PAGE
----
The historical courses of “fate” and “free will” began millennia ago, inextricably linked with revelatory components of early religious and spiritual life. These deterministic perspectives of the cosmos were propagated by the priesthood cross-culturally. Looking to the cupola of the sky, these meticulous star-watchers surmised that temporal cycles of birth, death, and rebirth pervading the celestial bodies must also apply to the corporeal inhabitants. “As above so below,” they reasoned. Predictive astrology begins during this time period as the exclusive domain of these astronomer-priests. Their privileged position as harbingers of transdimensional communication was reflected in daily undertakings involving reception of telepathic information from the spirit (heavenly) world through extra-sensory perception, and the voluntary manifestation of paranormal incidences (mediumship). The latter flourished within the cultural humus of ancient Mesopotamia, Egypt, Greece, Rome, and the Near East until the fourth century, a time of upheaval when the Catholic Church’s stringent sociopolitical and religious reforms forced them underground.
It seems the deterministic philosophy was especially salient in ancient Greek culture where it appeared under the auspices of oracular divination. The Greek tragedian Aeschylus lucidly describes that as early as 800 BCE, brave and inquisitive proselytes undertook pilgrimages to Dodona, an oracular center located in Epirus in northwestern Greece, and engaged in “an unbelievable miracle, talking oaks, by which clearly and without riddles you were addressed.” At this particular site mystical messages from “talking oaks” sacred to Olympian Zeus were transliterated into comprehensible terms by priestly interpreters, the hypophetai. While the method of mediumship remains unclear, Aeschylus’s discourse implicates deception or some kind of voice phenomenon as the most likely possibility.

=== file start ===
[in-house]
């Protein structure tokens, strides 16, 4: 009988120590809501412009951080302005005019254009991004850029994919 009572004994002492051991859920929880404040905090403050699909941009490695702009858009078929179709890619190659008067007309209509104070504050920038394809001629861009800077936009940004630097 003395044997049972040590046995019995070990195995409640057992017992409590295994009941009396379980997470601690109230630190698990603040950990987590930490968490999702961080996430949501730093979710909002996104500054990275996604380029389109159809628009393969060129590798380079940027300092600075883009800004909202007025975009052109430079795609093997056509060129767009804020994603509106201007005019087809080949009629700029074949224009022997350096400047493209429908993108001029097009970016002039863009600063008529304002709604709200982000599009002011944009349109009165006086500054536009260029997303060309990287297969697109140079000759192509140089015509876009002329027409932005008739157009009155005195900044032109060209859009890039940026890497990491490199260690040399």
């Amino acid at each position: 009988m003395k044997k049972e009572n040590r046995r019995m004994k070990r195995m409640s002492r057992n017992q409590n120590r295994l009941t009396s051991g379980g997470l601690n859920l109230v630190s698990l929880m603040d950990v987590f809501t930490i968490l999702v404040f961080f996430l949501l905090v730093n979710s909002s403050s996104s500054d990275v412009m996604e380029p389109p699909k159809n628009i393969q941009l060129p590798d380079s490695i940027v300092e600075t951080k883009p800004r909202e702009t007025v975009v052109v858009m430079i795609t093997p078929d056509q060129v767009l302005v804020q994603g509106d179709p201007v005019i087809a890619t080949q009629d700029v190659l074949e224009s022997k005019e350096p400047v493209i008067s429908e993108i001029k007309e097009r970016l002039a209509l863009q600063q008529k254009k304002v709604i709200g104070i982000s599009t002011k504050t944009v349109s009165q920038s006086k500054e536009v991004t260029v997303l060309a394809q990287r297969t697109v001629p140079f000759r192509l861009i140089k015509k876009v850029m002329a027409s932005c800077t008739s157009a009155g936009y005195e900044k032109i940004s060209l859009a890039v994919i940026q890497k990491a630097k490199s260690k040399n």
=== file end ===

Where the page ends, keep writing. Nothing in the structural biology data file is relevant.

Dodona set the stage for the evolution of the most esteemed and authoritative propaganda machine in the classical world, the Delphic Oracle. Situated on the foot of picturesque Mt. Parnassus, near the Castalian Spring, the Oracle employed a woman past childbearing age called a Pythia for divine utterance and divination. The Pythia would first cleanse herself of somatic impurities by bathing in the Castalian Spring before mounting a sacred tripod to channel messages through trance, often in a deep husky voice as to create the impression that the god Phoebus Apollo was speaking through her. The type of response given was entirely dependent on the generosity of the fee tendered; stinginess was met with succinct “yes” or “no” responses by manner of black or white beans, whilst more generous amounts inspired more detailed responses through mediumistic trance states.
What’s so amusing about this entire endeavor is that the nature of one’s experience with the Pythia was not independent of their socioeconomic status or the depth of their pockets, a grim reminder to all of those less-than-desirable and less-than-philanthropic collective traits which persist through time.